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Hope for 401(k) Savers?

Can the 401(k) evolve to provide retirement security, or is it a failed experiment? The point is hotly contested.

Two weeks ago, Sen. Tom Harkin (D., Iowa) proposed revamping the U.S. retirement system by replacing the 401(k) with a privately run retirement plan that would provide lifetime income benefits, similar to a pension.

Now, a new report from Fidelity Investments paints an optimistic picture of the 401(k)’s impact. On Aug. 2, Fidelity released an analysis of the 11.9 million 401(k) accounts it administers. Since 2009, the company says, the average employee contribution in the second quarter rose by $150, to $1,660. Employers, for their part, contributed an average of $950 in the second quarter, up $90 since 2009.

“Rising contribution levels from both employees and employers show a strong commitment that both have to workplace savings plans,” James McDonald, president of Workplace Investing for Fidelity, said in a prepared statement.

The firm said new trends among 401(k) plans have particularly helped members of Gen Y, born between 1979 and 1991. Among the 2.2 million Gen Y participants in plans Fidelity administers:

  • 51% have 100% of their money in a target-date fund, versus 30% of investors of all ages.
  • 8.8% contribute to a Roth 401(k), versus 5.8% of all participants.

Why are these trends positive? With a target-date fund, participants have “better diversified portfolios than previous generations, which can have a positive impact over the long term” on their returns, Fidelity says.

As for those who invest in Roth 401(k)s, they must contribute after-tax dollars. But once they retire, they withdraw the funds tax-free. For younger investors, this is typically a good deal. The reason: They are likely to be in a lower tax bracket when they make contributions than they will be in the future, when they make withdrawals.

“The trends we are seeing among our more than 2 million Gen Y participants are particularly exciting,” Mr. McDonald said in announcing the findings.


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    • The entire 401k/403b/457/IRA industry is simply a privatization of Social Security brought about by Americans’ semi-religious faith in markets over principled government. In reality this new system is no less of a “ponzi scheme” than Social Security– zillions of citizens have no choice but to plow their money into existing market entities regardless of the actual worth of those entities… more an more money just keeps coming while somehow our 401ks sit flatly while Wall Street keeps reporting record profits… I wish that Americans would wisen up to what they are losing in terms of the Security in Social Security. Besides the freedom from worry about retirement, we could all spend less time trying to outwit our fellow investors while making better contributions in our actual careers…

    • I think you’re right. The people who open a Roth IRA when they have aecscs to a 401(k) are probably more money-savvy than those who don’t and more personally motivated to save.We just have Roth IRAs because our employer doesn’t provide 401(k)s. Next job, I hope!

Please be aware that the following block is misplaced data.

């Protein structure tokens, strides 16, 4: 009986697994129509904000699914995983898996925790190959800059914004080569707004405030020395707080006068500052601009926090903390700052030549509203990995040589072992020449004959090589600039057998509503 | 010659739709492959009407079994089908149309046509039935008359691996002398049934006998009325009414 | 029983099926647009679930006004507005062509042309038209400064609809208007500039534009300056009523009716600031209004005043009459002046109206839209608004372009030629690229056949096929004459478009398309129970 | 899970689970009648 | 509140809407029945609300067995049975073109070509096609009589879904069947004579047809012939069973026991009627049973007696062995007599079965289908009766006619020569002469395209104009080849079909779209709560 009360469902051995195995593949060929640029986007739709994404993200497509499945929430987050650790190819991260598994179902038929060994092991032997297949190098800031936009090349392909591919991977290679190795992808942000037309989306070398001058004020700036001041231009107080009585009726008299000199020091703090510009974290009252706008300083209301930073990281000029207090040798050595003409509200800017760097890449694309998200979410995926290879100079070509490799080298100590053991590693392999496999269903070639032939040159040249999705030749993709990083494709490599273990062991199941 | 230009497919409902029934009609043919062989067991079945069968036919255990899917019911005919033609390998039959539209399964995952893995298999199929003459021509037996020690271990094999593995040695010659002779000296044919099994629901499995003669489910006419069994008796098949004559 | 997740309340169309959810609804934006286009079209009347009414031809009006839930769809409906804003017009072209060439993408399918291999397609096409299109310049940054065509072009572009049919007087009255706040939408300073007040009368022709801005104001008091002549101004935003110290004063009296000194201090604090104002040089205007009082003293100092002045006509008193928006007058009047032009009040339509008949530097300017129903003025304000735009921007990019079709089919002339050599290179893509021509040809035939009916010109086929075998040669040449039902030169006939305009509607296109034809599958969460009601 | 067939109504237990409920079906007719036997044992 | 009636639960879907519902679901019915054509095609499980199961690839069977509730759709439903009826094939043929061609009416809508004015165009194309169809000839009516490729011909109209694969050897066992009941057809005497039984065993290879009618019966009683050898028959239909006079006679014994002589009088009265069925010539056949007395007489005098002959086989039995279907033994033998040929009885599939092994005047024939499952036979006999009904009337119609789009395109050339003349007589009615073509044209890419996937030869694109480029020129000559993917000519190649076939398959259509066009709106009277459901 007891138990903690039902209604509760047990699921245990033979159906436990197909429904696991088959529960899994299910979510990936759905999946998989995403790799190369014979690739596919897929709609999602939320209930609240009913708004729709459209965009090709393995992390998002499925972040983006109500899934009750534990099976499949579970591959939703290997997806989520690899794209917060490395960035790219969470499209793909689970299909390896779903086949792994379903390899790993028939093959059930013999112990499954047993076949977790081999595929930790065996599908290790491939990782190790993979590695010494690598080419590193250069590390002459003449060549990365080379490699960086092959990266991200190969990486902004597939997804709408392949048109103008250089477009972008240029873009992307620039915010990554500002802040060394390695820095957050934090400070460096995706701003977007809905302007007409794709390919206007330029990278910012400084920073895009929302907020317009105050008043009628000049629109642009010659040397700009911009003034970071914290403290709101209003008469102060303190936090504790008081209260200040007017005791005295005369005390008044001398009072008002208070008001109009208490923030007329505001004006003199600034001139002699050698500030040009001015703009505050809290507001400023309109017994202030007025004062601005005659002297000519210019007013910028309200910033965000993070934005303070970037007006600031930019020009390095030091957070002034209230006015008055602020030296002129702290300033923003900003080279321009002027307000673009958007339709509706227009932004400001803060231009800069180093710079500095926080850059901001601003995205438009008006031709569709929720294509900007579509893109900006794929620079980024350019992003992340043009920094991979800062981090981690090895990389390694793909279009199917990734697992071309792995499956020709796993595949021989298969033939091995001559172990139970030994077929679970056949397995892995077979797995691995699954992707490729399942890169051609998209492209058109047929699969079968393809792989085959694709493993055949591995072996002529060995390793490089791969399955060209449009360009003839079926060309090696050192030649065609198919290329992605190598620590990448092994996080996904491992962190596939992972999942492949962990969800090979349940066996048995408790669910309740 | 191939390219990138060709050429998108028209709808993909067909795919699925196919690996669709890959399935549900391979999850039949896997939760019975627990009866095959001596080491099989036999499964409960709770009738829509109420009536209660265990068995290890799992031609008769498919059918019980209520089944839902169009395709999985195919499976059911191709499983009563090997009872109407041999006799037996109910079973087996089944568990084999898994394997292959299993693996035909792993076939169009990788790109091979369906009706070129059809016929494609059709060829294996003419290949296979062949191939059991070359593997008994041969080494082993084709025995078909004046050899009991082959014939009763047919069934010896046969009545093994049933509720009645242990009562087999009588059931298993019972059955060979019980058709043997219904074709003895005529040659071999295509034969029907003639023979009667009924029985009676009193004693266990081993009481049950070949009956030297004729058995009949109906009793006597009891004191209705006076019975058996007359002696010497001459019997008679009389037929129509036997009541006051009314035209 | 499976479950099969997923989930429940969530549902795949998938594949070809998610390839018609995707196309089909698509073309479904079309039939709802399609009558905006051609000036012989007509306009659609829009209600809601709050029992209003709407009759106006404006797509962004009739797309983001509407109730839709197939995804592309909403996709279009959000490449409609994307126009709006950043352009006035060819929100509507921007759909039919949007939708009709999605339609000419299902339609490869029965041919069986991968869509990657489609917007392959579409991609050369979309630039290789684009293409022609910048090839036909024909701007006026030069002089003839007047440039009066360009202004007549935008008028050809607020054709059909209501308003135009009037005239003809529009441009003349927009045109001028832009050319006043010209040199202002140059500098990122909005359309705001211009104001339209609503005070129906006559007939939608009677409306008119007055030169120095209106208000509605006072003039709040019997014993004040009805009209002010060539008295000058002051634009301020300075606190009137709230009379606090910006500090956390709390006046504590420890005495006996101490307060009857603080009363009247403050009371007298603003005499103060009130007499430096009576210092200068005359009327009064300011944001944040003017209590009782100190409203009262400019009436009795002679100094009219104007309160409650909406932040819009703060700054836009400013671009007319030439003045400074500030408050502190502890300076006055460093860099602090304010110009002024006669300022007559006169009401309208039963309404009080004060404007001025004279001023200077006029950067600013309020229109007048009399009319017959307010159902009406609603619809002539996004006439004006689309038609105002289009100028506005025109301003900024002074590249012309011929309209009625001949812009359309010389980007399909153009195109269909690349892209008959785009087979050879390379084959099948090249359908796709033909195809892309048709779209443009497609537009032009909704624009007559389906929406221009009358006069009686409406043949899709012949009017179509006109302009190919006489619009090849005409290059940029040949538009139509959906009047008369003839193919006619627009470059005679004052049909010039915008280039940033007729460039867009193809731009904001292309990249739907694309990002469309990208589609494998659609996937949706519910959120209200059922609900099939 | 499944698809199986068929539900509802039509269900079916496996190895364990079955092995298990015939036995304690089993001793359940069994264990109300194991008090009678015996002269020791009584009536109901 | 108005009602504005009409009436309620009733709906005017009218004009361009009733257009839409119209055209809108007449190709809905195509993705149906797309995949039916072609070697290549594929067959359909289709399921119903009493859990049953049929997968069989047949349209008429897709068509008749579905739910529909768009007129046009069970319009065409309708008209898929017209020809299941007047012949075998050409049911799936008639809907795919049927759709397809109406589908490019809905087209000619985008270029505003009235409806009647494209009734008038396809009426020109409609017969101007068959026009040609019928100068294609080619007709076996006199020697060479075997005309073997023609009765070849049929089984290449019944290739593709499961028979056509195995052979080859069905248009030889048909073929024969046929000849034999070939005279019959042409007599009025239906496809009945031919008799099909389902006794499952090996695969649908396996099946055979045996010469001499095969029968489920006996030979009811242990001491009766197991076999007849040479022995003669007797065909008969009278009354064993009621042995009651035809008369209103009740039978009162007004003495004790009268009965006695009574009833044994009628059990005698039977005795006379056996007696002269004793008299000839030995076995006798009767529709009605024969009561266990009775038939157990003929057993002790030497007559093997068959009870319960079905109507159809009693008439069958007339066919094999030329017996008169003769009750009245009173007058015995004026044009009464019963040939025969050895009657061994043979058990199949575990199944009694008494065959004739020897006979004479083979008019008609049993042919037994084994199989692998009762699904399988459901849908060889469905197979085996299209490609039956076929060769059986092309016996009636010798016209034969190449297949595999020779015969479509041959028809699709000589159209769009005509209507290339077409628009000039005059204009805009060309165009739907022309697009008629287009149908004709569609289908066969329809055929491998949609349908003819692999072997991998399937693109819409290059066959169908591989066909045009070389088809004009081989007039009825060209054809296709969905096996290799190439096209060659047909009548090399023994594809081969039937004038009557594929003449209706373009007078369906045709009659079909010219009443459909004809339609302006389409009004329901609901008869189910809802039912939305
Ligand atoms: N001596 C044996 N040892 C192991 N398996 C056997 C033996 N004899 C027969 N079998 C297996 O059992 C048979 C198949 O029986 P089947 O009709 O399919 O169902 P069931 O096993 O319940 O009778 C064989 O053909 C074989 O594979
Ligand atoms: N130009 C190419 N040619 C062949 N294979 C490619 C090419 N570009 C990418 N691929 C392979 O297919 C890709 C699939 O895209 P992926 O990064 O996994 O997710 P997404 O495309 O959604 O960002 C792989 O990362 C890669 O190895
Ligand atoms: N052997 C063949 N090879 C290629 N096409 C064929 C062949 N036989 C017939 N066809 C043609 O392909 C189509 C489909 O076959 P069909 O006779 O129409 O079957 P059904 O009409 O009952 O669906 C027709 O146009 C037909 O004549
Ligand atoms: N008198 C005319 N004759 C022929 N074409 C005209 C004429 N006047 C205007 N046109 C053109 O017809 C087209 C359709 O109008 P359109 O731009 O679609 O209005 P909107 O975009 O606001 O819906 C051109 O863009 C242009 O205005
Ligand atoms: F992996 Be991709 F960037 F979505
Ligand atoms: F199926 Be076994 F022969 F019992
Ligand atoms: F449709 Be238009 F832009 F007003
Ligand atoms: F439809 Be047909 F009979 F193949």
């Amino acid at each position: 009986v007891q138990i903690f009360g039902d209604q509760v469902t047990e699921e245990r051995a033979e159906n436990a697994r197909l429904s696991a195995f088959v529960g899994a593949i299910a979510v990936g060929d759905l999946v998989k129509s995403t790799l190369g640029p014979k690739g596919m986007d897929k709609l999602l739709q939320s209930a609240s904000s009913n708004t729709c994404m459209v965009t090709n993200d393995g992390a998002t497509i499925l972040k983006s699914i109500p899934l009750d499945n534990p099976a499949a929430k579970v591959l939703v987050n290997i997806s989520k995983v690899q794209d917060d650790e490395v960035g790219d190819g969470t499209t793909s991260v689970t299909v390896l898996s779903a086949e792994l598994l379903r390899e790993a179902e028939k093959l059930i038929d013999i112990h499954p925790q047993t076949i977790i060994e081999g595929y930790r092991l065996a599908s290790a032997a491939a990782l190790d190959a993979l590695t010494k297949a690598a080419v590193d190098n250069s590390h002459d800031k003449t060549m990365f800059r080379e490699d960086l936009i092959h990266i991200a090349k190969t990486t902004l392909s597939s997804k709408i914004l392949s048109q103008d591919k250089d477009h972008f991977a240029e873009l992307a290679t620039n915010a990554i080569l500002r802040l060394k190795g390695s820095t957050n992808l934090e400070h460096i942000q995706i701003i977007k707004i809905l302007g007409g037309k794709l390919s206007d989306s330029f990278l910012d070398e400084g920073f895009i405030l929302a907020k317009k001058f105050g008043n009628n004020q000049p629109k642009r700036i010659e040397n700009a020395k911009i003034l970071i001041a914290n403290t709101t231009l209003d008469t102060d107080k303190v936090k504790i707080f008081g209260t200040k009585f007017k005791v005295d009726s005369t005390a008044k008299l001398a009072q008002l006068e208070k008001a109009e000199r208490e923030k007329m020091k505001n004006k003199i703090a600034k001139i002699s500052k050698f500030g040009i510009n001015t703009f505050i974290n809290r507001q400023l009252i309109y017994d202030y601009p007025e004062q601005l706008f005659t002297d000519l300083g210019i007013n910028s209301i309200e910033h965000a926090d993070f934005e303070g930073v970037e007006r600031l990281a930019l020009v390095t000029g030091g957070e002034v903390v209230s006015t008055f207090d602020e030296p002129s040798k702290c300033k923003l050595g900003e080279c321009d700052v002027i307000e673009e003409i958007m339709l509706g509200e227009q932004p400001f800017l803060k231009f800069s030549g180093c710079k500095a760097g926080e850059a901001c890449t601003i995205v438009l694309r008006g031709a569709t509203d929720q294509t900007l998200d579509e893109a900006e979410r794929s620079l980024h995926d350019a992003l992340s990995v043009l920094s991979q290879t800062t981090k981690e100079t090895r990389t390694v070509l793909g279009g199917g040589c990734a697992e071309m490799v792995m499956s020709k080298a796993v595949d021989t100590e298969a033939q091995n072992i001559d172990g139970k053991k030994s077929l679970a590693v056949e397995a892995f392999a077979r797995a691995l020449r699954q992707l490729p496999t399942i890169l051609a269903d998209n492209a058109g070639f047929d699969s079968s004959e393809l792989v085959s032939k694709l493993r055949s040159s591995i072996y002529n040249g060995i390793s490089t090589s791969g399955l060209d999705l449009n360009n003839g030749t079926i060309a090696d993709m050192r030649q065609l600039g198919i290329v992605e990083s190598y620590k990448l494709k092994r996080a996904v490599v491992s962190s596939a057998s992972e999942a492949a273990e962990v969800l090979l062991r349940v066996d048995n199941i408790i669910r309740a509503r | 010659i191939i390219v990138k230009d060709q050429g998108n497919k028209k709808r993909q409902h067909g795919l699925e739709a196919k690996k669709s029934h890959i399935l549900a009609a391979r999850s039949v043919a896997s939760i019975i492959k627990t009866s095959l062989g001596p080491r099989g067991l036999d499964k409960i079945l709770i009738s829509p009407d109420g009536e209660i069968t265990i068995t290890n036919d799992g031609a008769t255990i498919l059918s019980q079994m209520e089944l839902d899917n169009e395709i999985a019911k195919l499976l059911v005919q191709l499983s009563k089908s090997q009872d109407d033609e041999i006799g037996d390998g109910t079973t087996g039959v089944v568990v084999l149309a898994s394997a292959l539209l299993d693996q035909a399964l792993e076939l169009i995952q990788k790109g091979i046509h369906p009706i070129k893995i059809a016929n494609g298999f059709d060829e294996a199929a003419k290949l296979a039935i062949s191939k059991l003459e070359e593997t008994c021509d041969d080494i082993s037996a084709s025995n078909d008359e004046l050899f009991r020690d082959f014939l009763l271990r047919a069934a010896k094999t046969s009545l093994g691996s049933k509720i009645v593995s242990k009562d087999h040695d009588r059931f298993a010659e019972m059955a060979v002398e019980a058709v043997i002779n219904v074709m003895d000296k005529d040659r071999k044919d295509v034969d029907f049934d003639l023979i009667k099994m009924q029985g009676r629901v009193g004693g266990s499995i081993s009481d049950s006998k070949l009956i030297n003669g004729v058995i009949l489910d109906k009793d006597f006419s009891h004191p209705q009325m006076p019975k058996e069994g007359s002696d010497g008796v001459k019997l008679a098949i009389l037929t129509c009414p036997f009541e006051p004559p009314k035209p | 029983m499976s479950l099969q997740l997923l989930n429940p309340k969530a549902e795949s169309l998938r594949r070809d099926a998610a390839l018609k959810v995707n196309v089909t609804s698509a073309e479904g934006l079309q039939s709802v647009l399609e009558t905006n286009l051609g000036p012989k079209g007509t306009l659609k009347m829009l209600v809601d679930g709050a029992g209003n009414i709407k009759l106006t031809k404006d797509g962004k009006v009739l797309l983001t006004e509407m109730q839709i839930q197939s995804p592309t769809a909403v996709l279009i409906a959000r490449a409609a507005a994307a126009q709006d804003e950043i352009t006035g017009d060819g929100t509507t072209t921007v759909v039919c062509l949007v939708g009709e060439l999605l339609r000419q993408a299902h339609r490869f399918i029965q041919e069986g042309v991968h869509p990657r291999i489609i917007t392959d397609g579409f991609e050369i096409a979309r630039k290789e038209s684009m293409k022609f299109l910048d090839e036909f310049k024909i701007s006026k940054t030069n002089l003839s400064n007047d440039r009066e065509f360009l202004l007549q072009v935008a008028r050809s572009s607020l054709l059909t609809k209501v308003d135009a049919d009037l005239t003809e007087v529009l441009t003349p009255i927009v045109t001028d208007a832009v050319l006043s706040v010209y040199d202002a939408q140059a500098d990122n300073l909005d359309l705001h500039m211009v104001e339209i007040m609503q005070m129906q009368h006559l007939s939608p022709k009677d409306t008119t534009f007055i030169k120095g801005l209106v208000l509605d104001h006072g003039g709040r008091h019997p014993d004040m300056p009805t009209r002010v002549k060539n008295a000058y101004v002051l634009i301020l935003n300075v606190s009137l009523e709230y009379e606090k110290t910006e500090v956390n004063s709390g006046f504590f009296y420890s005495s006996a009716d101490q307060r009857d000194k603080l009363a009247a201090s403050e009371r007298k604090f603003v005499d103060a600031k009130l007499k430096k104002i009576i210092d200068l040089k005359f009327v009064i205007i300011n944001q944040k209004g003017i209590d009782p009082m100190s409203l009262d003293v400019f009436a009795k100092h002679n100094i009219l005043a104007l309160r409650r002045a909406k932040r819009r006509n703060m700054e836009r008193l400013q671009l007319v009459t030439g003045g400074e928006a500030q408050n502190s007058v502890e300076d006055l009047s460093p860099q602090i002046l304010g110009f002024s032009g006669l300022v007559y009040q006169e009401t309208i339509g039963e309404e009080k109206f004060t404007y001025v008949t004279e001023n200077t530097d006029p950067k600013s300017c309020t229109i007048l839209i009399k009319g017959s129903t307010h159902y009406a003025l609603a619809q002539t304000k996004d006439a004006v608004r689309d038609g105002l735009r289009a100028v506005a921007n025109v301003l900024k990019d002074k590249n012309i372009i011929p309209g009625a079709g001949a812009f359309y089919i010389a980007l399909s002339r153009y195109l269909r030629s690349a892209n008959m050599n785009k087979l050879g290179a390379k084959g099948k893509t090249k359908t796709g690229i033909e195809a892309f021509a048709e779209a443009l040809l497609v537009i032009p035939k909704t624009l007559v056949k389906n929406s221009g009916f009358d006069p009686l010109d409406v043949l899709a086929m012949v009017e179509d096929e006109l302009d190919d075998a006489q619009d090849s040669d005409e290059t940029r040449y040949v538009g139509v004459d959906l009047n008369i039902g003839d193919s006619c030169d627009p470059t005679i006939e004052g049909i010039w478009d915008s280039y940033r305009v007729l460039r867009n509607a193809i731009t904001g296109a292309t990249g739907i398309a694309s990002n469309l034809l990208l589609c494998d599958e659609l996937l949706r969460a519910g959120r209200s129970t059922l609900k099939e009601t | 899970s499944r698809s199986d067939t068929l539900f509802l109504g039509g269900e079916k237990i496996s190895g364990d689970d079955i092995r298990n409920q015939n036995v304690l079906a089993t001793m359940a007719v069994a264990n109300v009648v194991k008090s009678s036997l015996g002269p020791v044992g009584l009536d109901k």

• I agree they cost some Americans jobs through their dicret and indicret subsidies. These are not jobs our economy wants or needs. It frees our labor for higher skilled jobs. The problems are all with them, not US.FIFY.I’m not sure that they’re jobs that aren’t wanted. Besides, why do you seem so willing to sell out the US and the jobs for which are here? You seem to want to remove any path that results in a smooth, pro-US transition that benefits the displaced in a visible way.The visible and financial stuff is what pays the bills; the “imperceptible” does not. They are a convenient scapegoat …that has Audi-driving thugs that make junk and forcibly devalue their currency. We need to fix what’s wrong with us like unions, overregulation, high taxes, and low savings rates.This is the 21st Century, not the 19th or early 20th wrt the first two. If you want to feel like you’re some 19th Century deity in business, go to a Third World country, and don’t come back. But then the rampant corruption will make sure you don’t.goods we get from china have never been cheaper. The quality has also declined as well to mere junk that has the lowest possible opportunity cost (due to its volume crowding out quality). It’s a shame you wish to listen to the siren song from Asia.

    • “As for those who invest in Roth 401(k)s, they must contribute after-tax dollars. But once they retire, they withdraw the funds tax-free.”
      This statement should always end with the caveat “…unless a future Congress changes this for people above a certain adjusted gross income.”

About Encore

  • Encore examines the changing nature of retirement, from new rules and guidelines for financial security to the shifting identities and priorities of today’s retirees. The blog also explores news that affects retirement, from the Wall Street Journal Digital Network and around the web. Lead bloggers are reporter Catey Hill and senior editor Jeremy Olshan. Other contributors include The Wall Street Journal’s retirement columnists Glenn Ruffenach and Anne Tergesen; the Director for the Center for Retirement Research at Boston College, Alicia Munnell; and the Director of Research for Pinnacle Advisory Group, Michael Kitces, CFP.